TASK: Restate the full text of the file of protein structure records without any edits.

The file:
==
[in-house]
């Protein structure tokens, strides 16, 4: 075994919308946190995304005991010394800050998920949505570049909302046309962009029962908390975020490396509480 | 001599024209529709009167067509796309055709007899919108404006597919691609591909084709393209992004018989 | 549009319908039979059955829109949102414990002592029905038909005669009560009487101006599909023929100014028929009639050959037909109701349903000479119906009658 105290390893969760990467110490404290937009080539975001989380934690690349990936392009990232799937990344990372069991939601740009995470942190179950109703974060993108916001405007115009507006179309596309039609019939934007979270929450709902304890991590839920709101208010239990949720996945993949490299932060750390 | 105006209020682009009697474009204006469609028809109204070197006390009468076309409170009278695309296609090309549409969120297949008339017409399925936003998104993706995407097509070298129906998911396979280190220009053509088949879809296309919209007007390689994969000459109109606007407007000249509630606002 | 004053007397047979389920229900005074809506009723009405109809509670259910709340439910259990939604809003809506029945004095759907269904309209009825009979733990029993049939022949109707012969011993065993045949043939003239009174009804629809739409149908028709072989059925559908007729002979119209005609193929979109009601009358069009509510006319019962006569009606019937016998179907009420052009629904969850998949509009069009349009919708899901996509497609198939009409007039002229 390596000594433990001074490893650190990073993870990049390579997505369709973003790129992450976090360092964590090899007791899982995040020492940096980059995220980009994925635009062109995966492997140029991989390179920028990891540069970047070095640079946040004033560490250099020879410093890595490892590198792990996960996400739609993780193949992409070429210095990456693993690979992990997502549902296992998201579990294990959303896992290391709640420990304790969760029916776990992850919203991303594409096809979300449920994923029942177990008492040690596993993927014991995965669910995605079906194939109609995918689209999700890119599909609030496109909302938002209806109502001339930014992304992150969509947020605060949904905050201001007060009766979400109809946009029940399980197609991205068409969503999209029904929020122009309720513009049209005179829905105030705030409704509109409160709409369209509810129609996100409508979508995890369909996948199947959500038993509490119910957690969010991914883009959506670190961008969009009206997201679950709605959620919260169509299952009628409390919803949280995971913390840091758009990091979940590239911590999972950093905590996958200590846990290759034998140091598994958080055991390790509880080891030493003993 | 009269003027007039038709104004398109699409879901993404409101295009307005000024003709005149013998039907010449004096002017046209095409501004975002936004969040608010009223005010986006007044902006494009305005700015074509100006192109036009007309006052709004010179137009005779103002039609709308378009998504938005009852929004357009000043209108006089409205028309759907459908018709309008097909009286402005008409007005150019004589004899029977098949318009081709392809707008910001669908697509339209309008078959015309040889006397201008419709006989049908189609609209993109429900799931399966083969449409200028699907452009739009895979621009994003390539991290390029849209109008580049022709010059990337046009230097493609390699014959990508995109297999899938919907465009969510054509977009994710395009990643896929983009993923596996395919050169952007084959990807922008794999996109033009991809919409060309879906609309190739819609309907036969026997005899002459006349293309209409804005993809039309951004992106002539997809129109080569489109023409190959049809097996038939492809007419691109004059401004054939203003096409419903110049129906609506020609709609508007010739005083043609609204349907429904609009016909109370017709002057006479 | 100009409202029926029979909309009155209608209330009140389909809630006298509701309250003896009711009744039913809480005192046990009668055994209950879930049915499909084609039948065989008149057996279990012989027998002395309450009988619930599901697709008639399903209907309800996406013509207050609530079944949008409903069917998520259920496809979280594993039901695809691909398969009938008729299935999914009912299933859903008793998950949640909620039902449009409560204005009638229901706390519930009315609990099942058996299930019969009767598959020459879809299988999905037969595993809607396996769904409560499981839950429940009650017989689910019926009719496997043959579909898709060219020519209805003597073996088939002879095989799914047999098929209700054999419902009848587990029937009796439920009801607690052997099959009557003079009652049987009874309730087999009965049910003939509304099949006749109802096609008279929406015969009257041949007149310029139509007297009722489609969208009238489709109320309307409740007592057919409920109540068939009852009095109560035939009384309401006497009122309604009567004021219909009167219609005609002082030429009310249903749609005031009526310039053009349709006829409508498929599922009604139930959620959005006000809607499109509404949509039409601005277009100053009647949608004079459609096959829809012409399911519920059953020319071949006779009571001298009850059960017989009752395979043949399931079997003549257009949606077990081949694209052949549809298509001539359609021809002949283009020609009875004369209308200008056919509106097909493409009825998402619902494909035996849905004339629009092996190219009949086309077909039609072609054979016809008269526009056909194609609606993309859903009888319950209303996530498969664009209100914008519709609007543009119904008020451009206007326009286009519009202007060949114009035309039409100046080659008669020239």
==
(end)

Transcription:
[in-house]
């Protein structure tokens, strides 16, 4: 075994919308946190995304005991010394800050998920949505570049909302046309962009029962908390975020490396509480 | 001599024209529709009167067509796309055709007899919108404006597919691609591909084709393209992004018989 | 549009319908039979059955829109949102414990002592029905038909005669009560009487101006599909023929100014028929009639050959037909109701349903000479119906009658 105290390893969760990467110490404290937009080539975001989380934690690349990936392009990232799937990344990372069991939601740009995470942190179950109703974060993108916001405007115009507006179309596309039609019939934007979270929450709902304890991590839920709101208010239990949720996945993949490299932060750390 | 105006209020682009009697474009204006469609028809109204070197006390009468076309409170009278695309296609090309549409969120297949008339017409399925936003998104993706995407097509070298129906998911396979280190220009053509088949879809296309919209007007390689994969000459109109606007407007000249509630606002 | 004053007397047979389920229900005074809506009723009405109809509670259910709340439910259990939604809003809506029945004095759907269904309209009825009979733990029993049939022949109707012969011993065993045949043939003239009174009804629809739409149908028709072989059925559908007729002979119209005609193929979109009601009358069009509510006319019962006569009606019937016998179907009420052009629904969850998949509009069009349009919708899901996509497609198939009409007039002229 390596000594433990001074490893650190990073993870990049390579997505369709973003790129992450976090360092964590090899007791899982995040020492940096980059995220980009994925635009062109995966492997140029991989390179920028990891540069970047070095640079946040004033560490250099020879410093890595490892590198792990996960996400739609993780193949992409070429210095990456693993690979992990997502549902296992998201579990294990959303896992290391709640420990304790969760029916776990992850919203991303594409096809979300449920994923029942177990008492040690596993993927014991995965669910995605079906194939109609995918689209999700890119599909609030496109909302938002209806109502001339930014992304992150969509947020605060949904905050201001007060009766979400109809946009029940399980197609991205068409969503999209029904929020122009309720513009049209005179829905105030705030409704509109409160709409369209509810129609996100409508979508995890369909996948199947959500038993509490119910957690969010991914883009959506670190961008969009009206997201679950709605959620919260169509299952009628409390919803949280995971913390840091758009990091979940590239911590999972950093905590996958200590846990290759034998140091598994958080055991390790509880080891030493003993 | 009269003027007039038709104004398109699409879901993404409101295009307005000024003709005149013998039907010449004096002017046209095409501004975002936004969040608010009223005010986006007044902006494009305005700015074509100006192109036009007309006052709004010179137009005779103002039609709308378009998504938005009852929004357009000043209108006089409205028309759907459908018709309008097909009286402005008409007005150019004589004899029977098949318009081709392809707008910001669908697509339209309008078959015309040889006397201008419709006989049908189609609209993109429900799931399966083969449409200028699907452009739009895979621009994003390539991290390029849209109008580049022709010059990337046009230097493609390699014959990508995109297999899938919907465009969510054509977009994710395009990643896929983009993923596996395919050169952007084959990807922008794999996109033009991809919409060309879906609309190739819609309907036969026997005899002459006349293309209409804005993809039309951004992106002539997809129109080569489109023409190959049809097996038939492809007419691109004059401004054939203003096409419903110049129906609506020609709609508007010739005083043609609204349907429904609009016909109370017709002057006479 | 100009409202029926029979909309009155209608209330009140389909809630006298509701309250003896009711009744039913809480005192046990009668055994209950879930049915499909084609039948065989008149057996279990012989027998002395309450009988619930599901697709008639399903209907309800996406013509207050609530079944949008409903069917998520259920496809979280594993039901695809691909398969009938008729299935999914009912299933859903008793998950949640909620039902449009409560204005009638229901706390519930009315609990099942058996299930019969009767598959020459879809299988999905037969595993809607396996769904409560499981839950429940009650017989689910019926009719496997043959579909898709060219020519209805003597073996088939002879095989799914047999098929209700054999419902009848587990029937009796439920009801607690052997099959009557003079009652049987009874309730087999009965049910003939509304099949006749109802096609008279929406015969009257041949007149310029139509007297009722489609969208009238489709109320309307409740007592057919409920109540068939009852009095109560035939009384309401006497009122309604009567004021219909009167219609005609002082030429009310249903749609005031009526310039053009349709006829409508498929599922009604139930959620959005006000809607499109509404949509039409601005277009100053009647949608004079459609096959829809012409399911519920059953020319071949006779009571001298009850059960017989009752395979043949399931079997003549257009949606077990081949694209052949549809298509001539359609021809002949283009020609009875004369209308200008056919509106097909493409009825998402619902494909035996849905004339629009092996190219009949086309077909039609072609054979016809008269526009056909194609609606993309859903009888319950209303996530498969664009209100914008519709609007543009119904008020451009206007326009286009519009202007060949114009035309039409100046080659008669020239």